Thoughts of Syria… Wondering If There Is a Way Forward

Today I came across an article written by the relative of a friend (you know it’s like saying she’s your third cousin’s sister in law’s aunt, once removed).  It is an interesting look at Damascus a year on since her last visit to the strife-ridden country.  You can find it here.  She paints an interesting picture of a city that is but a shadow of itself.  And, as only someone from Beirut can, she helps us see it through the eyes of someone used to war-torn ghost towns.  Pretty much daily I see not only articles about the terrible events going on there, but read thoughts from friends asking when the US and world will step in.  I see thoughts about how Bashar Assad needs to go and go now.

Those who’ve read this blog for a while will know that I have very mixed feelings on the Arab Spring.  I have been hesitant about its implications for quite some time.  When everyone was cheering at the success of the rebellion in Egypt, I was worried.  That worry has turned into alarm.  I find myself in a similar position on Syria.  Dictators are bad news.  They really are and this is true of almost any form of single-authority rule.  And yet… when we look at human nature, social development and this region, minorities only thrive in the dictatorships.  Unfortunately, “democracy” in this region seems to degrade into a dictatorship of the majority.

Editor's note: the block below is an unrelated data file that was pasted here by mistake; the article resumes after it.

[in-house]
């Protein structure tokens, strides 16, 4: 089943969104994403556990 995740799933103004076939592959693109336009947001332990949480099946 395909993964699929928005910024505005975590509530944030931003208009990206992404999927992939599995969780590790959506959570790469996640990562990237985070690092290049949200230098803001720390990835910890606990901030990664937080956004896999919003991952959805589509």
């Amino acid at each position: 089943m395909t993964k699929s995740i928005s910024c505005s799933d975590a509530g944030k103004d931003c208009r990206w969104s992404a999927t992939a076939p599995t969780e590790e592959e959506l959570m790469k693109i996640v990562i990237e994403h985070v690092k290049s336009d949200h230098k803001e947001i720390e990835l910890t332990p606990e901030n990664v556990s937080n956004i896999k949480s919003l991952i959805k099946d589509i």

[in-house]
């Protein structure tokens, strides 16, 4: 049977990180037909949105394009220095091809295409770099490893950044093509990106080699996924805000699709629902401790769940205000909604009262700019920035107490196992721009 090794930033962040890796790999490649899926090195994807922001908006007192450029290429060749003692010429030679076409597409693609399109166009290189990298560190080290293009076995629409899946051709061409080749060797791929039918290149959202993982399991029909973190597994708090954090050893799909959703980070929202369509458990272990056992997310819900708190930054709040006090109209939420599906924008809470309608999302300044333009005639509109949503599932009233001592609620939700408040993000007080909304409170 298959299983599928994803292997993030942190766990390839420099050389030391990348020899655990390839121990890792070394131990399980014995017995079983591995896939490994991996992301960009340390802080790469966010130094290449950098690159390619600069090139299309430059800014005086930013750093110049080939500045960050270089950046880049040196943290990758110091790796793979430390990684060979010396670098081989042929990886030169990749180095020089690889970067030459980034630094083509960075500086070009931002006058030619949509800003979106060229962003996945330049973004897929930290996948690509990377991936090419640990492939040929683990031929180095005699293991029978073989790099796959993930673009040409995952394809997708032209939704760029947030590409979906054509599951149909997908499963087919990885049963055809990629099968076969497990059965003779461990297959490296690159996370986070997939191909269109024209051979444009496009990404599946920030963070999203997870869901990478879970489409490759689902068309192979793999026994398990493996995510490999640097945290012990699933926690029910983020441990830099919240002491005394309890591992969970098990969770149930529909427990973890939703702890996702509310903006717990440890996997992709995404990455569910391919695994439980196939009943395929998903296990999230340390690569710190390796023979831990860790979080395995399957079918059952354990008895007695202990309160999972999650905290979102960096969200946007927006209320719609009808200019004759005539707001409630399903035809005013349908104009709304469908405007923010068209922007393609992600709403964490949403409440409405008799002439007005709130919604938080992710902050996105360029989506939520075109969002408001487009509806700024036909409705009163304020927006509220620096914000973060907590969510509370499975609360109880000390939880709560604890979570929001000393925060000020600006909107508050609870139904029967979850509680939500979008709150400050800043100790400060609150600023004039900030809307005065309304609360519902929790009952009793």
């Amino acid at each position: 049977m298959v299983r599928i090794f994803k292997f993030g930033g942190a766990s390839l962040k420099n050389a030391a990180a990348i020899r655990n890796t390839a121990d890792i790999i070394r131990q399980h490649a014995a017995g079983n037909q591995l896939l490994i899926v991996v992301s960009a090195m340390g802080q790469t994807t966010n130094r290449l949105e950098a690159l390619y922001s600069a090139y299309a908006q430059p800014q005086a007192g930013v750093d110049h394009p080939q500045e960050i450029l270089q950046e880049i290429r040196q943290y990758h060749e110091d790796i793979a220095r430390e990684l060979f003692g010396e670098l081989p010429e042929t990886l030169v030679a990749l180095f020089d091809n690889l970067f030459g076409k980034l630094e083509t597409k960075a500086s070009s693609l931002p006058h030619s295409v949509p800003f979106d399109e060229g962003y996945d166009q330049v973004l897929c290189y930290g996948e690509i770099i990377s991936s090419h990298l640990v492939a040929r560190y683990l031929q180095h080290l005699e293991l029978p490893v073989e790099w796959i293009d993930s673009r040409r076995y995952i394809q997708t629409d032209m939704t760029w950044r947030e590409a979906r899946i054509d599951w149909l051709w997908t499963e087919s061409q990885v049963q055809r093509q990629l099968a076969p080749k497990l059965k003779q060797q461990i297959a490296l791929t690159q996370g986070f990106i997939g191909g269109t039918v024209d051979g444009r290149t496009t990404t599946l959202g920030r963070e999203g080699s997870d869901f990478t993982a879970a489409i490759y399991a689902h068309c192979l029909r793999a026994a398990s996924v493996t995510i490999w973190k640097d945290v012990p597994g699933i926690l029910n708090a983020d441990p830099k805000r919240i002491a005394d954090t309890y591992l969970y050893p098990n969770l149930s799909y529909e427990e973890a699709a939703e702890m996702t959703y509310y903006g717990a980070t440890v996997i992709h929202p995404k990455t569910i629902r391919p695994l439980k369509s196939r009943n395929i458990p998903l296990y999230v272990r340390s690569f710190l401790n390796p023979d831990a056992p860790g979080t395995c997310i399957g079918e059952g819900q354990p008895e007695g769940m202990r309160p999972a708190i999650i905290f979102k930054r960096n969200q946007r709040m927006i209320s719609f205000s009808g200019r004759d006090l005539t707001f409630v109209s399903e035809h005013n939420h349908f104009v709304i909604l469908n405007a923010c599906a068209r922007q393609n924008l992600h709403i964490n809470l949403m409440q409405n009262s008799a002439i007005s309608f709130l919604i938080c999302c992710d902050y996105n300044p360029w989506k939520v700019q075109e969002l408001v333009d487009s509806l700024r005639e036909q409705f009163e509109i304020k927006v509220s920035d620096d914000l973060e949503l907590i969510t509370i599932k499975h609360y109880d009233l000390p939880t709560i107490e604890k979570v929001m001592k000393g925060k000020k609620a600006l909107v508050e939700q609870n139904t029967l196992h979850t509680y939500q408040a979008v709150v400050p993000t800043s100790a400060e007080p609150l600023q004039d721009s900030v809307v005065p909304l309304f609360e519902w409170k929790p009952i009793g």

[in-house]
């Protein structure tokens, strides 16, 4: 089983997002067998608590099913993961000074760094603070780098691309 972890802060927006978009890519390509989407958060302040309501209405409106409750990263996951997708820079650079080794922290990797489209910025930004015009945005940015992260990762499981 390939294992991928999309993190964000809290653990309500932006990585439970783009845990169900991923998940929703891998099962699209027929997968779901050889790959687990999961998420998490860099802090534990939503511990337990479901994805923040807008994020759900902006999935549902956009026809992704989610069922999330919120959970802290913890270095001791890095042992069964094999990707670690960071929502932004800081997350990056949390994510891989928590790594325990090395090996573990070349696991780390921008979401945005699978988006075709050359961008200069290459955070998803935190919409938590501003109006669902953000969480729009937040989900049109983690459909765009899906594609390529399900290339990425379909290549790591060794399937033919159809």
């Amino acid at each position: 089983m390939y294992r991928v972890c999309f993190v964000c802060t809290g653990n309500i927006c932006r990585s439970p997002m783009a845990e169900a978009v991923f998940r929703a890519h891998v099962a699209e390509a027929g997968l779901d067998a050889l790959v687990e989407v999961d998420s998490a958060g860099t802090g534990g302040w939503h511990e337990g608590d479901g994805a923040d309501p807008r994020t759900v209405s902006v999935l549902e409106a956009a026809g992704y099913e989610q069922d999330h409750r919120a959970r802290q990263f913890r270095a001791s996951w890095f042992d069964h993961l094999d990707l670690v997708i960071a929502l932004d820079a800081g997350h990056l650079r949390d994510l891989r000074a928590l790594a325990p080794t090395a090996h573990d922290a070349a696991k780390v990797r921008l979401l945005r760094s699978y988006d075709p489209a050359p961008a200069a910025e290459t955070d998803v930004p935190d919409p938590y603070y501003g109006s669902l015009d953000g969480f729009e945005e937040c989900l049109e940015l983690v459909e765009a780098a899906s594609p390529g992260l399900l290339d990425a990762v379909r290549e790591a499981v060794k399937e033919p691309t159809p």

I find myself hoping against hope that for once, America stays out of Syria.  Are atrocities being committed?  Certainly.  Should America continue to police the world with such horrible results?  Absolutely not.  So far our track records includes Iraq (do I really need to say any more?) Egypt, where some 70% of the elected seats have been taken by conservative Islamic groups in a country where Christians have been facing significant persecution (including physical calamity) since the moment Mubarak was ousted.  We’ve got Libya, well, that situation isn’t pretty at all is it?  In fact, I challenge anyone to name a country where we got involved and it turned out well for the minorities…